At one time before he became president, Barack Obama insisted his strategy against the coal industry was to make it so expensive to burn the fuel for power generation that no one would want to do so. Apparently, that wasn't enough for Obama and his liberal allies.
Now they want to make it impossible to burn coal at any price.
Environmental Protection Agency officials are proposing to put the electric utility industry into a Catch-22 situation: New limits on emissions can be met by using carbon sequestration equipment, the agency insists. The catch is that economically feasible carbon sequestration technology doesn't exist.
EPA analysts are on record admitting the agency "does not believe that at this time (carbon capture) will be a technically feasible option." EPA Administrator Lisa Jackson predicts the technology will be available "within the next 10 years."
Power company executives really don't have a choice. They can plan to build coal-fired generating stations that cannot meet the EPA's requirements, or they can abandon coal and turn to natural gas as a fuel. It is no surprise dozens of coal-fired power plants already are scheduled to be closed.
Of course, that will increase electric bills for tens of millions of Americans - including some businesses that simply will not be able to pay the higher prices. Among the first casualties, as readers of this newspaper know, may be the Ormet aluminum plant in Monroe County.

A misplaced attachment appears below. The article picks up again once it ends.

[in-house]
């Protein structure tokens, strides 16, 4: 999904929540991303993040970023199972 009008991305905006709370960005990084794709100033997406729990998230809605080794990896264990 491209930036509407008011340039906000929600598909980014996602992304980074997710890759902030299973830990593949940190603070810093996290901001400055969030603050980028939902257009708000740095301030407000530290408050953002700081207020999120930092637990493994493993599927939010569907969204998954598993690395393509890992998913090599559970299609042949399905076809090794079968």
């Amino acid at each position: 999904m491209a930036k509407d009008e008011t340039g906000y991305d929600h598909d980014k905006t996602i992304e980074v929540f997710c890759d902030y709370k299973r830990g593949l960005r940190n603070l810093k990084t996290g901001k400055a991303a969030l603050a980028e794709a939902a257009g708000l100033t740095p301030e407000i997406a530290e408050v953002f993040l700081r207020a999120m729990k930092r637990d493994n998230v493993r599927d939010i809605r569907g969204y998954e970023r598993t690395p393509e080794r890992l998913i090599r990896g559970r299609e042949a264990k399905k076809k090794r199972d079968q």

Gas companies already are benefitting from an anticipated surge in demand. Just six months ago, gas was selling for about $2 per thousand cubic feet. By last Wednesday the price on spot markets already was up to $3.19 per mcf.
U.S. Rep. David McKinley, R-W.Va., has introduced a bill that would force the EPA to back away from its new carbon limits, until carbon capture technology becomes commercially feasible. So obvious is the need for such legislation that five House Democrats joined McKinley to co-sponsor it.
The bill should be approved in the House of Representatives. But in the Senate, where some lawmakers continue to support Obama rather than their constituents, the outlook is less clear.
Let us be clear: The McKinley bill is so important that all four West Virginia and Ohio senators - Joe Manchin and Jay Rockefeller, both D-W.Va.; Rob Portman, R-Ohio; and Sherrod Brown, D-Ohio - should vote for it. If they do not, they will be abandoning not just their constituents, but tens of millions of other Americans.